The first Fray Bentos (steak and kidney) of the season slipped down a treat before bed in a calm Hevelet Bay, secure in the lee of Castle Cornet and it’s ghosts, as Pippin lay tethered to the Rocna anchor buried deep in the sand.

Next day fishermen’s bobbers appeared too close too often, preventing complacency as Pippin surged down Guernsey’s south coast, ambushing every last scrap of wind to make good speed.  A loan fishing boat fell astern as Guernsey slid deep into the mist at coffee time.

Certain routines need to be adopted off shore, not least the switch to bucket and chuck it mode.  Pippin has a thoughtfully designed cockpit for this, just the right width and depth to safely adopt the correct position, though two particular dangers need to be borne in mind.  The first is a bucket slide at the critical moment, and the second is wave action causing physical collapse into the bucket.  Both will cause much cussing and even more mess, though thus far this routine has been managed without incident, though there is a long way to go.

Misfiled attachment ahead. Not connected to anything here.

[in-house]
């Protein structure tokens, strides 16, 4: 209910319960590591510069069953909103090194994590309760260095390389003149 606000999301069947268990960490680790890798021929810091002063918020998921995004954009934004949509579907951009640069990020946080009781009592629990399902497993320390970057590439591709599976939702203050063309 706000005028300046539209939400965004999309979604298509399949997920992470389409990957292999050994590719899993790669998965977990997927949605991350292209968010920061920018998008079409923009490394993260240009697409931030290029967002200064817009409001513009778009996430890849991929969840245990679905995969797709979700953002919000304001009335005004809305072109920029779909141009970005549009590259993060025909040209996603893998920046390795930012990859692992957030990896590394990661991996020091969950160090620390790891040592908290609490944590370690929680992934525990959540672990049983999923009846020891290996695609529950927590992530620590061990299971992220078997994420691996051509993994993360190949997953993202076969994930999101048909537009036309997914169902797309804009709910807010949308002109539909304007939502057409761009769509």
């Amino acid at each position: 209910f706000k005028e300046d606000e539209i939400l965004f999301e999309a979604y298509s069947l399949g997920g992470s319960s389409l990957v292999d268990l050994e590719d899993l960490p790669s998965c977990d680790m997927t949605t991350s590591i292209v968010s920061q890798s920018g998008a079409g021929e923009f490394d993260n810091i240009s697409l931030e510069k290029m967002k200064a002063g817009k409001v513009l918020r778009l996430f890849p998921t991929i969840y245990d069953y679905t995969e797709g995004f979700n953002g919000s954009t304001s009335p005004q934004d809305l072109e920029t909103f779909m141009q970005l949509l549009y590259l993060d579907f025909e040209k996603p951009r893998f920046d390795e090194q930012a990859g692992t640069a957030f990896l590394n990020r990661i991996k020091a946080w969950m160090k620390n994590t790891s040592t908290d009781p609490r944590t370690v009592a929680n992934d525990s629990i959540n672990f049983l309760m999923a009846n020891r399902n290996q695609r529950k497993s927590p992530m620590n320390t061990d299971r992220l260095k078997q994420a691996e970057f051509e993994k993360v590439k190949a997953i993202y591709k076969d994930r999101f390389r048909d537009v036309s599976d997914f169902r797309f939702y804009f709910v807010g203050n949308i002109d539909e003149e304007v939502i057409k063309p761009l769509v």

Then there is the galley routine, which gets harder with age, as you struggle to decide what meal to prepare.  You decide on lunch, but then you have to know what you have got in ship’s stores and, if indeed you have the desired items, where on earth you have put them for boats have lots of lockers.  This is where Mrs Woodman’s fruit cake (revealed in the page of the same name as this blog) comes in, as I discovered on not finding the preferred lunch menu – it makes a reliable anytime filler.

There is often, mid English Channel, a querulous beam sea particularly if the wind isblowing from east or west for at some point it will do battle with tide.  This is why a cross Channel dash dash is a good workup for a longer trip, helping as it does the rediscovery of one’s sea legs.  Quite why it’s sea legs not sea stomach I have no idea, except I suppose, that both are to do with balance.